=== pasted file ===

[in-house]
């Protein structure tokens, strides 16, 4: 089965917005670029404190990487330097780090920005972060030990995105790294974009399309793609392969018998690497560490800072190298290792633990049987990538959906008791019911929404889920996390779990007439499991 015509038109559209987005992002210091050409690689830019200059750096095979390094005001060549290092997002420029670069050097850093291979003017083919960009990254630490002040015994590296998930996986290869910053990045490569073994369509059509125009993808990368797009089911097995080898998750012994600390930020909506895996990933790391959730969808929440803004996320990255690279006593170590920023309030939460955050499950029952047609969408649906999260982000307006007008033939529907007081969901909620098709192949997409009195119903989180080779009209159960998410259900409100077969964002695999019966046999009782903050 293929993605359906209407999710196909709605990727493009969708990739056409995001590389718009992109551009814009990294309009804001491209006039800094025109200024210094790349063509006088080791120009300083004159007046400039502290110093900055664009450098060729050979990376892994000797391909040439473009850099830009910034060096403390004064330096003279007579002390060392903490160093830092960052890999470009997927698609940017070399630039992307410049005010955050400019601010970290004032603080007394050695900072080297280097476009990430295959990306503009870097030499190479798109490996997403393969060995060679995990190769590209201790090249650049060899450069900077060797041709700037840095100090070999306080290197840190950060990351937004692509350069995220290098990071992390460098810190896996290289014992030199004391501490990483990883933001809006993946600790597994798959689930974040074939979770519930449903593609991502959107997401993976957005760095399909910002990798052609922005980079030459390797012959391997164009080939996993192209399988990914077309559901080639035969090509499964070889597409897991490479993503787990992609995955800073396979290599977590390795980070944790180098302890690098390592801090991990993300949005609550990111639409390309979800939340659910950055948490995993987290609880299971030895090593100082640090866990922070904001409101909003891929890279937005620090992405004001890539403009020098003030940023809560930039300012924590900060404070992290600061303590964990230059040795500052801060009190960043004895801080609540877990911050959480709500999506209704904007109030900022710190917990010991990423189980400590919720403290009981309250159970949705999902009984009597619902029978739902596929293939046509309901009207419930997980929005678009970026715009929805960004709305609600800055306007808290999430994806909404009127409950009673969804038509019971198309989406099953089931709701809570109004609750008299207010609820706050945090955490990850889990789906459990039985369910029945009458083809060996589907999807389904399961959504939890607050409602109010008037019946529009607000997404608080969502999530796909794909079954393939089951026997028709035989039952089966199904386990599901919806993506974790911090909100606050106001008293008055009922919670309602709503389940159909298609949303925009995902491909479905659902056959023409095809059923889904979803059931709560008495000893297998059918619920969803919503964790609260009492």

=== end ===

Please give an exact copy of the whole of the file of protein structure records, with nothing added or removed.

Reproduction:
[in-house]
């Protein structure tokens, strides 16, 4: 089965917005670029404190990487330097780090920005972060030990995105790294974009399309793609392969018998690497560490800072190298290792633990049987990538959906008791019911929404889920996390779990007439499991 015509038109559209987005992002210091050409690689830019200059750096095979390094005001060549290092997002420029670069050097850093291979003017083919960009990254630490002040015994590296998930996986290869910053990045490569073994369509059509125009993808990368797009089911097995080898998750012994600390930020909506895996990933790391959730969808929440803004996320990255690279006593170590920023309030939460955050499950029952047609969408649906999260982000307006007008033939529907007081969901909620098709192949997409009195119903989180080779009209159960998410259900409100077969964002695999019966046999009782903050 293929993605359906209407999710196909709605990727493009969708990739056409995001590389718009992109551009814009990294309009804001491209006039800094025109200024210094790349063509006088080791120009300083004159007046400039502290110093900055664009450098060729050979990376892994000797391909040439473009850099830009910034060096403390004064330096003279007579002390060392903490160093830092960052890999470009997927698609940017070399630039992307410049005010955050400019601010970290004032603080007394050695900072080297280097476009990430295959990306503009870097030499190479798109490996997403393969060995060679995990190769590209201790090249650049060899450069900077060797041709700037840095100090070999306080290197840190950060990351937004692509350069995220290098990071992390460098810190896996290289014992030199004391501490990483990883933001809006993946600790597994798959689930974040074939979770519930449903593609991502959107997401993976957005760095399909910002990798052609922005980079030459390797012959391997164009080939996993192209399988990914077309559901080639035969090509499964070889597409897991490479993503787990992609995955800073396979290599977590390795980070944790180098302890690098390592801090991990993300949005609550990111639409390309979800939340659910950055948490995993987290609880299971030895090593100082640090866990922070904001409101909003891929890279937005620090992405004001890539403009020098003030940023809560930039300012924590900060404070992290600061303590964990230059040795500052801060009190960043004895801080609540877990911050959480709500999506209704904007109030900022710190917990010991990423189980400590919720403290009981309250159970949705999902009984009597619902029978739902596929293939046509309901009207419930997980929005678009970026715009929805960004709305609600800055306007808290999430994806909404009127409950009673969804038509019971198309989406099953089931709701809570109004609750008299207010609820706050945090955490990850889990789906459990039985369910029945009458083809060996589907999807389904399961959504939890607050409602109010008037019946529009607000997404608080969502999530796909794909079954393939089951026997028709035989039952089966199904386990599901919806993506974790911090909100606050106001008293008055009922919670309602709503389940159909298609949303925009995902491909479905659902056959023409095809059923889904979803059931709560008495000893297998059918619920969803919503964790609260009492």